“travel back in time!”
The Holzwarth Historic District comprises a series of cabins built by the Holzwarth family as a guest ranch inholding within the boundaries Rocky Mountain National Park, at Grand Lake, Colorado. The Holzwarths made their homestead in the Kawuneeche Valley in 1917, two years after the establishment of the park, and received a patent on the homestead in 1923. Guest ranch use began in 1919 and continued until the ranch was purchased by The Nature Conservancy in 1974. The property was transferred to the National Park Service in 1975 for incorporation into the park. The district comprises a number of rustic cabins on the Colorado River. Operations existed on both sides of the river, first known as the Holzwarth Trout Ranch and later as the Never Summer Ranch. All but Joe Fleshut's cabin have been removed from the east side of the river. John Holzwarth Sr. was a saloonkeeper in Denver. In 1916 Colorado enacted prohibition, leading Holzwarth to try homesteading at Grand River. The opening of the Fall River Road over the mountains to Estes Park in 1920 created an opportunity for Holzwarth to take in guests. The operation was taken over by John Holzwarth Jr., who ran it until 1973 when The Nature Conservancy bought the property. Individual cabins include the original homestead, known as the Mama Cabin, the Rose Cabin, and other service buildings and guest cabins. The Holzwarth Historic District was listed on the National Register of Historic Places on December 2, 1977.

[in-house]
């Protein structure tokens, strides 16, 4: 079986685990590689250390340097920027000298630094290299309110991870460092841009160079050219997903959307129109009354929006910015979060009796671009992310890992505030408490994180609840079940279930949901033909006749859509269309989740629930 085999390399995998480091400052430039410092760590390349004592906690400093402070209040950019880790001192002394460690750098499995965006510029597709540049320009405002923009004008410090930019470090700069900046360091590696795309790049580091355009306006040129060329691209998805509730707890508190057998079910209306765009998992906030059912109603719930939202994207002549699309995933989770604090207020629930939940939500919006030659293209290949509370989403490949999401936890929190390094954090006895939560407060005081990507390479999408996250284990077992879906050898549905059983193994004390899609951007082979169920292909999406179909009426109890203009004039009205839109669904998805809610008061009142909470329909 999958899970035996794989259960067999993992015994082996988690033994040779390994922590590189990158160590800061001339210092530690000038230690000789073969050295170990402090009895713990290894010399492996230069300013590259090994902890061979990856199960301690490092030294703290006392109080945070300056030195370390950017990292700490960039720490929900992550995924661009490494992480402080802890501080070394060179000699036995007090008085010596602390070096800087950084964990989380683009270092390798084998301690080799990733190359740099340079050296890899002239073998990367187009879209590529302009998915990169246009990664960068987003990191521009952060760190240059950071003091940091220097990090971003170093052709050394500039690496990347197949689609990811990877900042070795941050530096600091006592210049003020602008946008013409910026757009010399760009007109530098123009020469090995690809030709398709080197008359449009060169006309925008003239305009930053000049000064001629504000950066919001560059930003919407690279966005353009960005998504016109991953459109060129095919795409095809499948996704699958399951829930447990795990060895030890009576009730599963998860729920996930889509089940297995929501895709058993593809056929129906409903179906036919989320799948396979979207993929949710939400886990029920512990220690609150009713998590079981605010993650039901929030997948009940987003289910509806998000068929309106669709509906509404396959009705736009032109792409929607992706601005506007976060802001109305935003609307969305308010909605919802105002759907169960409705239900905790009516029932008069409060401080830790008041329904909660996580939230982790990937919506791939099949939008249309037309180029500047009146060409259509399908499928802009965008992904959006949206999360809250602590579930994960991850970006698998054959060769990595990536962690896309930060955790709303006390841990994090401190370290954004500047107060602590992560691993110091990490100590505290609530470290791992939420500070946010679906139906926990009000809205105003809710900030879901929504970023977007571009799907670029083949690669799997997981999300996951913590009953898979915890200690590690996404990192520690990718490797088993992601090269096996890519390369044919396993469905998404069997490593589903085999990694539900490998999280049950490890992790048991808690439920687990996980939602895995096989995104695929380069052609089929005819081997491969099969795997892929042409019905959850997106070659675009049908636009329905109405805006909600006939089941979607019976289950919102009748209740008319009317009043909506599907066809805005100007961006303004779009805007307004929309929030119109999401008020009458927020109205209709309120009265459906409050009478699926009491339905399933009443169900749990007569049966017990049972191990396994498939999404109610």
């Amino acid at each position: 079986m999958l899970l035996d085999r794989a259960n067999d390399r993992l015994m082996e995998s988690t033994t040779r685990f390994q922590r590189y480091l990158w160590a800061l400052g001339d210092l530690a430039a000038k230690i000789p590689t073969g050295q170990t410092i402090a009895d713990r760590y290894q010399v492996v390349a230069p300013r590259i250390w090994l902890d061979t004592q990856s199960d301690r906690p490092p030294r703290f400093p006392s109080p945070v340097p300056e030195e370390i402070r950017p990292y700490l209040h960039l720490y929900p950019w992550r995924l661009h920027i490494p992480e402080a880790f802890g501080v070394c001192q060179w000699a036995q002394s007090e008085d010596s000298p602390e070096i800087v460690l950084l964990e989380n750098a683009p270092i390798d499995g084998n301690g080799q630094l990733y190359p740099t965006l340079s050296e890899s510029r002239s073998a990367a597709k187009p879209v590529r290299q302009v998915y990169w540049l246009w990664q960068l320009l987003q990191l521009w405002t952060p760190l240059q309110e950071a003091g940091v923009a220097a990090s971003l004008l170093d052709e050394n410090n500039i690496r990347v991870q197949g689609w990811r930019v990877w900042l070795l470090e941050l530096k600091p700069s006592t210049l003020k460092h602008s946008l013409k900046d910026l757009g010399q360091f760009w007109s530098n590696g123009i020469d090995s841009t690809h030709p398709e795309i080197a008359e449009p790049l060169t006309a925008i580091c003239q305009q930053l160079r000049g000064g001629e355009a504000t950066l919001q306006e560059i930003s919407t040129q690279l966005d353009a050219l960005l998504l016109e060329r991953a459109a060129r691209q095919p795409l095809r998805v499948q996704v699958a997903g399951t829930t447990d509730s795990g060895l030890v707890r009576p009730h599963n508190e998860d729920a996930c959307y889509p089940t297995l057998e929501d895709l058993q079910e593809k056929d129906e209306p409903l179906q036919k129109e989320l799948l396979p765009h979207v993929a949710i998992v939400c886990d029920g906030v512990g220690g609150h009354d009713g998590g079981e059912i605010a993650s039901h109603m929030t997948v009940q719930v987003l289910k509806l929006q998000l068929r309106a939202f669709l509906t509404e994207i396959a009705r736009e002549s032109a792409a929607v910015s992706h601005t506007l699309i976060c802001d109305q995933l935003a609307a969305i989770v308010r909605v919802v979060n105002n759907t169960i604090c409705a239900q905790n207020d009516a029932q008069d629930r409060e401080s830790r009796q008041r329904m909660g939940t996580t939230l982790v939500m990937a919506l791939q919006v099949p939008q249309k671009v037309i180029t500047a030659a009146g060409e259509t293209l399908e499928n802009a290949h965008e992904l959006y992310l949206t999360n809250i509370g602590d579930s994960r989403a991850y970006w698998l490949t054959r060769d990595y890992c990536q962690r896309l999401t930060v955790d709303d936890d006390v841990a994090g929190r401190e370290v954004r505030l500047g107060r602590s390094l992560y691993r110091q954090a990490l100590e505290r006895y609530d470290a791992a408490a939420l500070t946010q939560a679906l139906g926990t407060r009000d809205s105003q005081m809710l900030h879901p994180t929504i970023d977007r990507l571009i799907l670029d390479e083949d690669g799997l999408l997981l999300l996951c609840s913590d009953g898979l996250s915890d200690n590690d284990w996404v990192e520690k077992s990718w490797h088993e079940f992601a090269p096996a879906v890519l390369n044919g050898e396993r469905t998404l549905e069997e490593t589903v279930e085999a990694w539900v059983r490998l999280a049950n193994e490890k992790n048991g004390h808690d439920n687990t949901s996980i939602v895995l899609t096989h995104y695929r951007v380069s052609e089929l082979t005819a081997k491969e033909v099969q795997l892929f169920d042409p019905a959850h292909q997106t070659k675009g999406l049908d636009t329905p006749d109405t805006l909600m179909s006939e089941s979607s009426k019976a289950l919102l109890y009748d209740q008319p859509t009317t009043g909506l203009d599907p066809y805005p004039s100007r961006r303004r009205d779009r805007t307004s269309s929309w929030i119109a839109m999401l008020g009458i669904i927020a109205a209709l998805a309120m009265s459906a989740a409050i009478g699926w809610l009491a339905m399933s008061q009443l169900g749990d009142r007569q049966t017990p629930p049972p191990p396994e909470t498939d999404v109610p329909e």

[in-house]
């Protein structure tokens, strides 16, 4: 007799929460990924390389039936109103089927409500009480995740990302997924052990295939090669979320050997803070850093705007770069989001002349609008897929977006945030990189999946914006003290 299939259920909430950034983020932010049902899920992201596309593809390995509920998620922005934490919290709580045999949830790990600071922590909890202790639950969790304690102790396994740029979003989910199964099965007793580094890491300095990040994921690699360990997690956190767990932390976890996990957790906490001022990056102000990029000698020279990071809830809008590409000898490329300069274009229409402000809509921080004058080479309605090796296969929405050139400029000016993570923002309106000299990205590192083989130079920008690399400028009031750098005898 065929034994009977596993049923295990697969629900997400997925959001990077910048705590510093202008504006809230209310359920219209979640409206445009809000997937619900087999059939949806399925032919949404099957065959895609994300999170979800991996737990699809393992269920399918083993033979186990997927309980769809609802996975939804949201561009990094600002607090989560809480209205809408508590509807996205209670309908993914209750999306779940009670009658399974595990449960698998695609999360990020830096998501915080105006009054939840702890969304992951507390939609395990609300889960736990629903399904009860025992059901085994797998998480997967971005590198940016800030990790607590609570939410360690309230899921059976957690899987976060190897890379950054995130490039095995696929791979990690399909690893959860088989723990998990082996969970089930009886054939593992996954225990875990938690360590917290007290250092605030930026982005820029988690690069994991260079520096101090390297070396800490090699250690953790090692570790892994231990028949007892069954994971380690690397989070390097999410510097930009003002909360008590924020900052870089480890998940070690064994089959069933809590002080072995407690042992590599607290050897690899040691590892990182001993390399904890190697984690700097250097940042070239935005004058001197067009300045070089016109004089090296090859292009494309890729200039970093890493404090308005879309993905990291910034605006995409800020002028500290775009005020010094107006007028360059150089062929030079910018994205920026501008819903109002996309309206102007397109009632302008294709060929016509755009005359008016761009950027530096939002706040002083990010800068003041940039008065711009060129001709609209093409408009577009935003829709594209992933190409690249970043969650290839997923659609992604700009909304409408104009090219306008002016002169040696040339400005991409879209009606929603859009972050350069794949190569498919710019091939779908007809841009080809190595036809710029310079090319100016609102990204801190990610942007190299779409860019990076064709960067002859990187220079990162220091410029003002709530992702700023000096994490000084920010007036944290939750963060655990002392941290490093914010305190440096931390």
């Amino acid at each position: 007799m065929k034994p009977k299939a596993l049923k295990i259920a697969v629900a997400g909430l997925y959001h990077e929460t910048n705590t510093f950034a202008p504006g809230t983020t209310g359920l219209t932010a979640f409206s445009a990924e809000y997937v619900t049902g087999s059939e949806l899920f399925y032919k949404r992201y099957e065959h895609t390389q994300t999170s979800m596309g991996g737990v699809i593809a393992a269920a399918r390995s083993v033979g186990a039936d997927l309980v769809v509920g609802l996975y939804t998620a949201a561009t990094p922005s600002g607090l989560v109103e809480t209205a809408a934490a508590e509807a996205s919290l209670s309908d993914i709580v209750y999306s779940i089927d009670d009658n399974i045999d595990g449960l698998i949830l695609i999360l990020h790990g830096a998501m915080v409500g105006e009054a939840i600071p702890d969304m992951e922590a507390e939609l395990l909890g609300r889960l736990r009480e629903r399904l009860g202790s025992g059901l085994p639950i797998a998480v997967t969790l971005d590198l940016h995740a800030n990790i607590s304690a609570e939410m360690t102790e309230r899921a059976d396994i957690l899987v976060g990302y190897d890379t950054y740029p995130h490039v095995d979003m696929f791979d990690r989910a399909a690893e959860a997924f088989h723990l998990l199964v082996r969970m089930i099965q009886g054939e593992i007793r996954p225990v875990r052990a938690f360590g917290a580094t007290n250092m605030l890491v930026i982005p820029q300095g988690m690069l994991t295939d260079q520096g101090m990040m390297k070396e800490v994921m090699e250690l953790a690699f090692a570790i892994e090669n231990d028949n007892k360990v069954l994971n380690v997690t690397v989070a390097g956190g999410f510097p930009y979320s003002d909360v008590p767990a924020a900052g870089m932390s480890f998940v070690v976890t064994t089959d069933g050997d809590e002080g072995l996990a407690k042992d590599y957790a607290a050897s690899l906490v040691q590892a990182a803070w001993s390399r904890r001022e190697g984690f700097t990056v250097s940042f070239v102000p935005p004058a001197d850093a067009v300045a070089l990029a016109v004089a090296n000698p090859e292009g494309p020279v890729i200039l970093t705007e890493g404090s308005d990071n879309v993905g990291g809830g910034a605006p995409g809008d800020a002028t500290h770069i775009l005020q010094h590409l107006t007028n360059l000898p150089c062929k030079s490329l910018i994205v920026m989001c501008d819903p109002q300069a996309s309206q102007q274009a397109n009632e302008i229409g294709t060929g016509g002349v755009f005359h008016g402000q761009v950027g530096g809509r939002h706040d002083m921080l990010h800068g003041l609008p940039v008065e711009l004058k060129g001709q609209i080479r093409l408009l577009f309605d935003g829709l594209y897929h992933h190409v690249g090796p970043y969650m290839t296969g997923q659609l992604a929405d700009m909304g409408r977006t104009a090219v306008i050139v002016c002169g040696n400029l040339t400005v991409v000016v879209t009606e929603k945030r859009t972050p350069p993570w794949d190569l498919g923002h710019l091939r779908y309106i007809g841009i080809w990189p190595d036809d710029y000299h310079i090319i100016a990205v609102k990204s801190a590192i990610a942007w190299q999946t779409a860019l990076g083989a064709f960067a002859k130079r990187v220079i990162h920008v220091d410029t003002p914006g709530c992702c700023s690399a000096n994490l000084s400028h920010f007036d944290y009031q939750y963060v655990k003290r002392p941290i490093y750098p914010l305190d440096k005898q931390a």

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Holzwarth Historic Site
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